If reference is that to which meaning “speaks” (metaphorically, because this is a multimodal grammar), agency is the patterning of action. Reference is the addressed; agency is the addressing. Three features of agency are event, role and conditionality. These are thoroughly named and analyzed in a linguistics of the clause, though the complexities at times confound. They are not so thoroughly analyzed in the other forms of meaning that are also of concern to us. Our focus is at a broader level of generality than linguistics, one that crosses multiple forms. Agency is constituted in events (predication by means of which entity into action fold into each other; and transactivity or the relations of entities-in-action to each other). Agents assume roles (as self, other, or thing). Different nuances of conditionality are established in the relations of entities and action (assertion, requirement, and possibility).


An event, as defined in this grammar, is manifest in agency as expressed in the relationships of entities to action, and entities-in-action to each other. An event happens when entities connect through action. Predication is a relation of a setting (the given, the found, a starting point), and the subsequent (what happens, effects, consequences). Transactivity is patterns of action, the kinds of relations established between entities in action.


We propose a classification roles into self, other, and thing, able to span forms of meaning. “Self” is quite different in speech than it is in text: the co-present self in speech compared to the distant, reporting self of writing. Here is another substantial difference which separates the grammars of speech and writing. So too with “other.” The co-present other of speech is different from the distant other of writing. We are going to include grammatical third persons within “other,” because we can distinguish the other of existence from the other of command in the grammar of conditionality. This “other” includes creatures whose sentience the sense maker recognizes—pets for instance, or wild animals, or insects. Finally we have things, insentient “it” and “they,” nevertheless capable of acting naturally and being acted upon.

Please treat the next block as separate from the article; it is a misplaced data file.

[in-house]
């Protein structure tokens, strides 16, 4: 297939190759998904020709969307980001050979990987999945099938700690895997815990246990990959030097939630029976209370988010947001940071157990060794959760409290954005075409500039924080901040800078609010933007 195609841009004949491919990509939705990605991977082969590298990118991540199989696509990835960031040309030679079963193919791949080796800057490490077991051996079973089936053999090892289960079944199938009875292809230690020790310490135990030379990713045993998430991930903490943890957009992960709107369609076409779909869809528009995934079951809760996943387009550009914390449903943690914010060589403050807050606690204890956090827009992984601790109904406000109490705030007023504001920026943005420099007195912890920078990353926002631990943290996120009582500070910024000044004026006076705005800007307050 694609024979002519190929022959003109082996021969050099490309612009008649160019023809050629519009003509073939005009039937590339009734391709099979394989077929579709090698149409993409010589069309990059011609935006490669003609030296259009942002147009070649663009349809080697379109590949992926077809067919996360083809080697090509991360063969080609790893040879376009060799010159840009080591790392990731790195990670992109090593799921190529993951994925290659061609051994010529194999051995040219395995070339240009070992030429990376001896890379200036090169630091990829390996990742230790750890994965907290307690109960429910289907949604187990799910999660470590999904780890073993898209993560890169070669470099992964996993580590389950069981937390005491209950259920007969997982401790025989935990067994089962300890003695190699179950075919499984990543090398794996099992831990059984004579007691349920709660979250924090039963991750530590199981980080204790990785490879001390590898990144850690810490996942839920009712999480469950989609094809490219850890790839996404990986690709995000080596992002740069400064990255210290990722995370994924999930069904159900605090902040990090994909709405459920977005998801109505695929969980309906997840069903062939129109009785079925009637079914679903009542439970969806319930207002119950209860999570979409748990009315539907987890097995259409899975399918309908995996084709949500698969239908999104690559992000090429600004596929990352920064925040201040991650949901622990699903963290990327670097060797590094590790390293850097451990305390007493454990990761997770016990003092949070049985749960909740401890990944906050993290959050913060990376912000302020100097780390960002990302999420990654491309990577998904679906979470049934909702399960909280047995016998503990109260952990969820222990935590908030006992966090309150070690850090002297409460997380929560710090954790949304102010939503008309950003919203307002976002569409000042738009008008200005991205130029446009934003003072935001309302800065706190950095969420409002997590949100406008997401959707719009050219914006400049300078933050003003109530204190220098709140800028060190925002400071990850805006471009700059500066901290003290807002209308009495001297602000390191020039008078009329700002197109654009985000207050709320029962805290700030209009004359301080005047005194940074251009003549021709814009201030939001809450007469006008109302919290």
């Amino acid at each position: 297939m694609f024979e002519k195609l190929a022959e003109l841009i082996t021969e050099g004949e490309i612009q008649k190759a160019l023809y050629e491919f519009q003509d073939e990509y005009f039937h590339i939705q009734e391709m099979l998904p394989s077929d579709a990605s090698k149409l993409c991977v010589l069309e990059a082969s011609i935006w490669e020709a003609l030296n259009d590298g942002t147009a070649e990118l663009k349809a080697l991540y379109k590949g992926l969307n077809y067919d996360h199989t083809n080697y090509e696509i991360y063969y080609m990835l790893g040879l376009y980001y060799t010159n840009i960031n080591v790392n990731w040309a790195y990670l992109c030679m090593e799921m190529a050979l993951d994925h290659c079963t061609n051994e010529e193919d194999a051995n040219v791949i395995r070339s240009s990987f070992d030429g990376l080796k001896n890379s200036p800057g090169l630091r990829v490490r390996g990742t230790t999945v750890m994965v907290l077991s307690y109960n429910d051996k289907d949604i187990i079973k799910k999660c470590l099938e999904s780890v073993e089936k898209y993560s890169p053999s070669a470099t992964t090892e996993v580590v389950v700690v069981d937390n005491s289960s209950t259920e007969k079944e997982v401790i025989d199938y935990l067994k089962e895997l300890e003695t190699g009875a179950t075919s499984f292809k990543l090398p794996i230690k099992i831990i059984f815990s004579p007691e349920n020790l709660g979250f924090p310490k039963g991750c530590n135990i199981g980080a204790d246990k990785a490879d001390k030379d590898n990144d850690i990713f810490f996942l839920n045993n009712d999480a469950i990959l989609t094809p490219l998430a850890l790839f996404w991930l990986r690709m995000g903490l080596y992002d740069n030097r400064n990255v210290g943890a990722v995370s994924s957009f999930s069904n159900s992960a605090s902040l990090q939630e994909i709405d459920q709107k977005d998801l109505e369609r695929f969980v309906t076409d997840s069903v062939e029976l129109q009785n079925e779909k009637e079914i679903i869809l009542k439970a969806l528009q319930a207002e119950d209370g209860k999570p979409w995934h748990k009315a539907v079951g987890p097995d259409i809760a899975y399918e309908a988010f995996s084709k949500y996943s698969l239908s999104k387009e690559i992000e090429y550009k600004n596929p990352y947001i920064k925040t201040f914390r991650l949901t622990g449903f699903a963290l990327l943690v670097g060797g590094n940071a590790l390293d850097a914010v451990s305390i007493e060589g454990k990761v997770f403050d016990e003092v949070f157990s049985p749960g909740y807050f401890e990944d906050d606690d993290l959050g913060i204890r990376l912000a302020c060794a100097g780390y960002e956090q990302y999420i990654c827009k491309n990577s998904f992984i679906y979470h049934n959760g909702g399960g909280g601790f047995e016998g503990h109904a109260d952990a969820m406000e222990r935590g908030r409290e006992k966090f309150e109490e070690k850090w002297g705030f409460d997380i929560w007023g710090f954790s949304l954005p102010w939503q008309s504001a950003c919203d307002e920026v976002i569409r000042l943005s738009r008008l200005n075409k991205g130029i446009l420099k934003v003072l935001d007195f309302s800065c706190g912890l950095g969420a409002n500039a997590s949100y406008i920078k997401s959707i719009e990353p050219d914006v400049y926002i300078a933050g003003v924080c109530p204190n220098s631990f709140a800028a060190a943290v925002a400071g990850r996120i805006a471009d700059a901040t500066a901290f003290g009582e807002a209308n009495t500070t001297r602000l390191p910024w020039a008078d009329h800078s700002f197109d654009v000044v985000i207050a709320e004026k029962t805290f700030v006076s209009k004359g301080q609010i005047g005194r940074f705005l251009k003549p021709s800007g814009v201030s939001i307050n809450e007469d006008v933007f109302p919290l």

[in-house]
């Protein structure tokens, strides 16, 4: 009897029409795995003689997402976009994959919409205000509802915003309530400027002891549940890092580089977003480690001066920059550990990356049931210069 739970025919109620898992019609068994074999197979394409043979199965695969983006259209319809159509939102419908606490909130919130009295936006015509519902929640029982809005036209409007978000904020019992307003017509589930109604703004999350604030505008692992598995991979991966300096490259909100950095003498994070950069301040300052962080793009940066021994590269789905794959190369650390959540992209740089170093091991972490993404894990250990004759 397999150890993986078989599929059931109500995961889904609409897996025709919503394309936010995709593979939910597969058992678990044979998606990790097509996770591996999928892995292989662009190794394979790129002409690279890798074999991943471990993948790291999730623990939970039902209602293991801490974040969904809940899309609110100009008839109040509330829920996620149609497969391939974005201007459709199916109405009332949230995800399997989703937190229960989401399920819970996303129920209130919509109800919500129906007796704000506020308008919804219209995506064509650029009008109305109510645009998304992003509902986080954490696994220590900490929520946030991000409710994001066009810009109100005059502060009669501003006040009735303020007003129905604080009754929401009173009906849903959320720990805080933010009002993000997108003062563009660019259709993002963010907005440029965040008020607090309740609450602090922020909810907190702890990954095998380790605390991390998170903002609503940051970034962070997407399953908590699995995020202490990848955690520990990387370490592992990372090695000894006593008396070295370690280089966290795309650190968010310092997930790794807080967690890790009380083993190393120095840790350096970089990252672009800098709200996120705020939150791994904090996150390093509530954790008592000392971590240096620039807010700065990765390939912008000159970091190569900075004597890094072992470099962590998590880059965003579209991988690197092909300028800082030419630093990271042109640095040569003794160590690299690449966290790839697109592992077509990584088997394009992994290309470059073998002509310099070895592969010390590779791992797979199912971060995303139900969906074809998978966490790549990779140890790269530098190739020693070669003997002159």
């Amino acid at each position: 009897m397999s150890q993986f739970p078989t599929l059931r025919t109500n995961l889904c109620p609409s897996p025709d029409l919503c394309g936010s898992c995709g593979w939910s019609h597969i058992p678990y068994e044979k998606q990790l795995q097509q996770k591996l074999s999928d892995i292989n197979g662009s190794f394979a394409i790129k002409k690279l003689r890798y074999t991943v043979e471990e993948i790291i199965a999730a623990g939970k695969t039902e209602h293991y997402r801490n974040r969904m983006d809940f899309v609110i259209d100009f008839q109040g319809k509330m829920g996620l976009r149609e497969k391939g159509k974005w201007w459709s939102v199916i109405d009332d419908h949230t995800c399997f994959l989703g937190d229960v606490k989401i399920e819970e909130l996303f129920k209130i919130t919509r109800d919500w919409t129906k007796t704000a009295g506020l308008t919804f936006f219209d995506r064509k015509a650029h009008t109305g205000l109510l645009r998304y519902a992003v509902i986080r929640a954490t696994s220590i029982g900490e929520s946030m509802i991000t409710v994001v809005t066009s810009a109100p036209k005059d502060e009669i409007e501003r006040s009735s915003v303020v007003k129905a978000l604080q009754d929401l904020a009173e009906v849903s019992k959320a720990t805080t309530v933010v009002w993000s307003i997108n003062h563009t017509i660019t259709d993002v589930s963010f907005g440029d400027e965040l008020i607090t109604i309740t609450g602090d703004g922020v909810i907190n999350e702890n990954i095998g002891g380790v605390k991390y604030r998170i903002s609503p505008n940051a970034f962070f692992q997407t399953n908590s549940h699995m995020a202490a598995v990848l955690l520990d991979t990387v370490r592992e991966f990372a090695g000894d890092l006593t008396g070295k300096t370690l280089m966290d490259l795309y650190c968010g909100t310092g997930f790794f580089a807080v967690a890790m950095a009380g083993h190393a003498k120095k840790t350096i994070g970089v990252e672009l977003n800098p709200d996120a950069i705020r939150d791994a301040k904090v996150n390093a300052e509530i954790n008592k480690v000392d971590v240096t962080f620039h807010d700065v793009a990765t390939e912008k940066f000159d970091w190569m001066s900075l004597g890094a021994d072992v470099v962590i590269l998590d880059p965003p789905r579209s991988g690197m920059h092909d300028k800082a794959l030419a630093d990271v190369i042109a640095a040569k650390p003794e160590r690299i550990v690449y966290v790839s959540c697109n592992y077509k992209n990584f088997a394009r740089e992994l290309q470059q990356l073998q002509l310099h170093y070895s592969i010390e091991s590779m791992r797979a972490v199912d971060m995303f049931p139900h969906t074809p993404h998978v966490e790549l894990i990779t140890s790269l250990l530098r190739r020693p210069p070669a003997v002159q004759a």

Conditionality refers to modulations in relationships of agency between selves, others and things according to the qualities of these relationships: assertion, requirement, or possibility. These represent different kinds of agency, connecting selves, others and things. In grammars of text, these are called mood: indicative (entities acting in roles that have been, are, and will be); imperative (actions that must happen); and subjunctive (actions that might happen). In a language like English where there is minimal inflection, conditionality in text is marked by auxiliaries such as “is,” “has,” “can,” “may,” “might,” “will,” “ought,” “could,” “would,” and “should.” Grammarians and semantic theorists have come up with systems of conditionality that, for such ordinary aspects of human meaning, are alarmingly at variance with each other.